ILO rolls out training for informal sector workers

A trainer speaks to beneficiaries before a practical session in Kicukiro District. Photos: Glory Iribagiza.

International Labour Organisation (ILO) has completed the first phase of a four-year programme that seeks to improve both the skills and working conditions of workers in the informal sector in Rwanda.

The first cohort of the trainees comprised 150 workers in the paint and coating subsector who completed their training in Kigali yesterday.

The $4m-programme, dubbed, “Promoting Decent Work in Rwanda’s Informal Economy”, seeks to train some 3,000 people in tailoring and construction sectors.

The idea is to upgrading skills and address issues that undermine the safety and performance of workers in the informal sector in partnership with employers.

One of the trainees during a practice in painting.

Speaking to Saturday Times on Friday, Alexander Twahirwa, the Labour Market Governance Officer at ILO Rwanda Office, said some of the challenges are structural or legal in nature, pointing out that they are working with the Rwanda Housing Authority with view to helping fix gaps identified in the building code.

“We think it (the code) emphasises more on the quality of buildings than the rights of workers,” he said, citing issues related to hygiene, payment, insurance, and other aspects of workers’ wellbeing.

He also hinted at loopholes in the process to engage contractors. “We also intend work closely with the Rwanda Public Procurement Authority (RPPA) to ensure that aspects such as wages and safety of workers are also considered during evaluation of bids and contractual talks.”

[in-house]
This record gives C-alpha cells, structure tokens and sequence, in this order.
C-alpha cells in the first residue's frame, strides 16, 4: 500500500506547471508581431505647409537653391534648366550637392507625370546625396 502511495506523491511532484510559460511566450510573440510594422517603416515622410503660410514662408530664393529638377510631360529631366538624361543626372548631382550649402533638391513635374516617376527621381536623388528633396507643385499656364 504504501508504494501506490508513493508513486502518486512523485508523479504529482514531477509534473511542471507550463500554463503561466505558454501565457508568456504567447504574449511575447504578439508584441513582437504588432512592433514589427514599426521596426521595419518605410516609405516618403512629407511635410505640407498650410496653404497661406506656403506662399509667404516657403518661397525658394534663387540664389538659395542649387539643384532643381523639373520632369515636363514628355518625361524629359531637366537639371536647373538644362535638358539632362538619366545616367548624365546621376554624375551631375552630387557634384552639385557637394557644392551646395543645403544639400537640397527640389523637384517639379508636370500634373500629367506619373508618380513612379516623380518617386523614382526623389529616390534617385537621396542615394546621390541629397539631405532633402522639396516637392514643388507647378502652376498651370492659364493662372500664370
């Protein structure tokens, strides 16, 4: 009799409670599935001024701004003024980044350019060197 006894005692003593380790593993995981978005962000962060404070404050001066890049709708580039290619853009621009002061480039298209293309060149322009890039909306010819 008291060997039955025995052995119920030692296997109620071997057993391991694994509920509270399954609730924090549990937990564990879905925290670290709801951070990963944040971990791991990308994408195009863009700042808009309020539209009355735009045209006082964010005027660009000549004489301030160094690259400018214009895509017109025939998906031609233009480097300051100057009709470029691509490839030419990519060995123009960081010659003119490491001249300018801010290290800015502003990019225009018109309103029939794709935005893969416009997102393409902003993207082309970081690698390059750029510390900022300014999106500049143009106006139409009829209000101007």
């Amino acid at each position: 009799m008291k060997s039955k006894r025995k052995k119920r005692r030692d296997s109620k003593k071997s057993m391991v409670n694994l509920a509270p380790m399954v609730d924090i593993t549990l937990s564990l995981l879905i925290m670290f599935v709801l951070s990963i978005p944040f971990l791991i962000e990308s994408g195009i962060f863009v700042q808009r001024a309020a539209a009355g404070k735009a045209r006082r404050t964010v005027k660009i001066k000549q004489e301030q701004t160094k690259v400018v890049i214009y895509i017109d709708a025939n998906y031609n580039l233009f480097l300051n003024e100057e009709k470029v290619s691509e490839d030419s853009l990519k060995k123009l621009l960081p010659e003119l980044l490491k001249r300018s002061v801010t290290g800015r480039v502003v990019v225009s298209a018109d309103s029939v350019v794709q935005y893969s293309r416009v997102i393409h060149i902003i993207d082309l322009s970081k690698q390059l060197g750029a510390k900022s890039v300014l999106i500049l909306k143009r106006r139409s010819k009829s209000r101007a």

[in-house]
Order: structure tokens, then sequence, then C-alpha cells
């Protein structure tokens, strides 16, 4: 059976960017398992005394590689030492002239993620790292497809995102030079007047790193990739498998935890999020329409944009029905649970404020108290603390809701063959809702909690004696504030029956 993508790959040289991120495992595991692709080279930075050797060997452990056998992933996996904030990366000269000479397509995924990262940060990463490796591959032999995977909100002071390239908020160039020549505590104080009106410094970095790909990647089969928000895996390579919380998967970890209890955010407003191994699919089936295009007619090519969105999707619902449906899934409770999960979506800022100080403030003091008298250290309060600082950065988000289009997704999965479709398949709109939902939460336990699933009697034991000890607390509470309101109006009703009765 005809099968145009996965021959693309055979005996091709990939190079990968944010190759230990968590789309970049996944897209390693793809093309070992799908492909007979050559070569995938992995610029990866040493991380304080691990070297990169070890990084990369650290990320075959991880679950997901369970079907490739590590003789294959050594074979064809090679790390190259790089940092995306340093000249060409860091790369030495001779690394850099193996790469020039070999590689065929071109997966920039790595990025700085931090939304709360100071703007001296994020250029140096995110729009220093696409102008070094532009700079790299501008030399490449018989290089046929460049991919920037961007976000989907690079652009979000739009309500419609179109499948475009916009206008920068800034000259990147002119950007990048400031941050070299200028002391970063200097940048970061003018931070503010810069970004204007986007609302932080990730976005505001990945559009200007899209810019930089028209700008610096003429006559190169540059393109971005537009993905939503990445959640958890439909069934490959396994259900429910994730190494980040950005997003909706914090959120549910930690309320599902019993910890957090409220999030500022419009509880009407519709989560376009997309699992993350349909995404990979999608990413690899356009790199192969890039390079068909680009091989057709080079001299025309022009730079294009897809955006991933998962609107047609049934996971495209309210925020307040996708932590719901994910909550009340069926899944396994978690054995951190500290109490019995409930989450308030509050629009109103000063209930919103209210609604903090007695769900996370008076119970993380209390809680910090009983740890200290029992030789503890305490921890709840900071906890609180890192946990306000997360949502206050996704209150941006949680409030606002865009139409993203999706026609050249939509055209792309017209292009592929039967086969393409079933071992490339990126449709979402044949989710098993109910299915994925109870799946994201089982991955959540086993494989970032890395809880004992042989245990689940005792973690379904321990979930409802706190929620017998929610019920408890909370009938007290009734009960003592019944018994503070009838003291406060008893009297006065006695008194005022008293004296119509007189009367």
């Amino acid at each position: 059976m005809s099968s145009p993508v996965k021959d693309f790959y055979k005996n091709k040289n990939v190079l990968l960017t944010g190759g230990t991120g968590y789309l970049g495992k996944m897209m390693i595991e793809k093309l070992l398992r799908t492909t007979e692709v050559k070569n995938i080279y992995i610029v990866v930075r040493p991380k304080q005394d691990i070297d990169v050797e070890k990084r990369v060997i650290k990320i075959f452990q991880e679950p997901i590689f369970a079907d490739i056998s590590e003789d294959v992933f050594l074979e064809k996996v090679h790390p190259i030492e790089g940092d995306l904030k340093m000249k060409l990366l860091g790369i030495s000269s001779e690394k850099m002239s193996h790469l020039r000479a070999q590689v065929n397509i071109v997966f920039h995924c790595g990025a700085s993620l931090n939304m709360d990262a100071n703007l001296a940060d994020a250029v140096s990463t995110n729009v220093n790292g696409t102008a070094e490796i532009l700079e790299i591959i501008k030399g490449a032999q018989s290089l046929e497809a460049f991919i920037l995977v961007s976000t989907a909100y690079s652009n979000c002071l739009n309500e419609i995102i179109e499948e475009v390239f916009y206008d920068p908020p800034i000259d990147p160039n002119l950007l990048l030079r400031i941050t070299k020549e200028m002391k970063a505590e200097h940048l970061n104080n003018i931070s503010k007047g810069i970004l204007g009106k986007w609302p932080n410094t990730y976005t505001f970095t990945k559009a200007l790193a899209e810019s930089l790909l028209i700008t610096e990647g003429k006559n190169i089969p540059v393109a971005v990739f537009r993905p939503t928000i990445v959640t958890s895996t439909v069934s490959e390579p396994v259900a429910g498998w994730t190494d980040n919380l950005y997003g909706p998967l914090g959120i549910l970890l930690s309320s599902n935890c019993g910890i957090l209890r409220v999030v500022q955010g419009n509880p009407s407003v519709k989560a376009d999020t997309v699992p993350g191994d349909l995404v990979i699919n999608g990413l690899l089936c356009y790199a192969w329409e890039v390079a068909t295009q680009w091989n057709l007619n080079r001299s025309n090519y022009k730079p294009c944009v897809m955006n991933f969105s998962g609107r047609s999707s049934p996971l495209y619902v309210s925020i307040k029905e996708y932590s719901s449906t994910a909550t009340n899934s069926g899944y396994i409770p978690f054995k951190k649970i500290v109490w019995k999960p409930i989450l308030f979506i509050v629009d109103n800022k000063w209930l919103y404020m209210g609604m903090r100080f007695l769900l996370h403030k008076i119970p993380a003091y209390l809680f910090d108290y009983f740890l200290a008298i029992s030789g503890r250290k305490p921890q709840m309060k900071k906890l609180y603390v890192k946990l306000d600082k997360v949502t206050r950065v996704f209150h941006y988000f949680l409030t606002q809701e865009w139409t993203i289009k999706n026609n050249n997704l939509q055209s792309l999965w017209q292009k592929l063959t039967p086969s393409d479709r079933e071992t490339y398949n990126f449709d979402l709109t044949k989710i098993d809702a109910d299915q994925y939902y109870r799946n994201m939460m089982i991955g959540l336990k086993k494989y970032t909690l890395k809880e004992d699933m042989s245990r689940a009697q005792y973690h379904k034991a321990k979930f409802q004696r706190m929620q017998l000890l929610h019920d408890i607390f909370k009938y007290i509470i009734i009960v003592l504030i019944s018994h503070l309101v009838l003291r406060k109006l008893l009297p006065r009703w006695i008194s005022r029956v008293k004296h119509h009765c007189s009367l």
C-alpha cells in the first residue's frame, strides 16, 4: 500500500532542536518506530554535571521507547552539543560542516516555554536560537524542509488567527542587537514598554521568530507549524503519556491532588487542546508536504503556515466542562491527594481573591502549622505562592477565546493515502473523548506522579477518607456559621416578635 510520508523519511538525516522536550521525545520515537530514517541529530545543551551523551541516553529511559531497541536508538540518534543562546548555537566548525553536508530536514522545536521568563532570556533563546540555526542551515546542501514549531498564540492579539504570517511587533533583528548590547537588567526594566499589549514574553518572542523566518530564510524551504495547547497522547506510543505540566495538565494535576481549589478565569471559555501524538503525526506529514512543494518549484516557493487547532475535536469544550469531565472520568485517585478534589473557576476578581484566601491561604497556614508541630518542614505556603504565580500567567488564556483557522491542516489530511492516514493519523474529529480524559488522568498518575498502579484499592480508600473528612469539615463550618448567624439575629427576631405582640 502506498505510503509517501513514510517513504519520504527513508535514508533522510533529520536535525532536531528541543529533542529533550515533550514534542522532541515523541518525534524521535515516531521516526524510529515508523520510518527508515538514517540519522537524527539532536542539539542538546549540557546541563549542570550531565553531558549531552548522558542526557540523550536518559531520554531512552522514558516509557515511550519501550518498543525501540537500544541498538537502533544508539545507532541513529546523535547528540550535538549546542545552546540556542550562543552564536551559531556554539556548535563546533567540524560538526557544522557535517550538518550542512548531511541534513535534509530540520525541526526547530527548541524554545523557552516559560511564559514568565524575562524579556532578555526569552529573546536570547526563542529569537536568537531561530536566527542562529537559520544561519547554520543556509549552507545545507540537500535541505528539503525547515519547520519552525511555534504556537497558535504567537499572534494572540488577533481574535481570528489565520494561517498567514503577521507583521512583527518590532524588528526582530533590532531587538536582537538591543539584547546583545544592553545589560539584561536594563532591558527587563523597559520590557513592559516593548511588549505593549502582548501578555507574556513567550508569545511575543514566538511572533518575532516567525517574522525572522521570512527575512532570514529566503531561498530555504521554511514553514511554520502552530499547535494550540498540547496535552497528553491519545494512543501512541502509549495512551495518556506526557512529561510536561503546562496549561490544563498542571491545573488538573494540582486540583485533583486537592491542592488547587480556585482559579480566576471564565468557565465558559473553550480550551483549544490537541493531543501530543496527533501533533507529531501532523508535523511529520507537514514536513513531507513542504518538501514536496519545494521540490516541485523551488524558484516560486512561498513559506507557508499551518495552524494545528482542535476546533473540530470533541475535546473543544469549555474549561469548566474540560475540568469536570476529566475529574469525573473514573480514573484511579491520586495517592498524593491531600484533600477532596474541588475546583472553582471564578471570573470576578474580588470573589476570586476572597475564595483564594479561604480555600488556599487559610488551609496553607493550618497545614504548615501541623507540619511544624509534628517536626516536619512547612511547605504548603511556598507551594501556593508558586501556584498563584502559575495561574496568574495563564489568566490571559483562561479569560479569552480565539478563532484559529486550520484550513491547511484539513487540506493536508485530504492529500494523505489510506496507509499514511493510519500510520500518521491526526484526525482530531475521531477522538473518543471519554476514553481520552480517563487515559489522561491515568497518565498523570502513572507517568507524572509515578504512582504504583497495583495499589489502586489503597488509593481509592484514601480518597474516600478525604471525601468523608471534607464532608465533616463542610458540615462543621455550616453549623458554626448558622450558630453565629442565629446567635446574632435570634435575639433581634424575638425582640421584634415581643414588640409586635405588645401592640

The office is also working with the Ministry of Public Service and Labour to improve the compliance and enforcement of the labour law, he said.

The 150 workers that constituted the first cohort of trainees are all from Amaco Paints, a painting company based in Kigali. Most trainees were aged between 18 and 35 and the five-day training was designed to impart trainees with skills necessary in modern building painting.

Immaculée Nyampinga, a 35-year-old trainee, said: “I have been painting for three years now but there were a lot of things I didn’t know. With the skills and the certificate I have acquired I am sure I will get better pay.”

Informal sector accounts for some 90 per cent Rwanda’s workforce.

Rwanda joined ILO in 1962.

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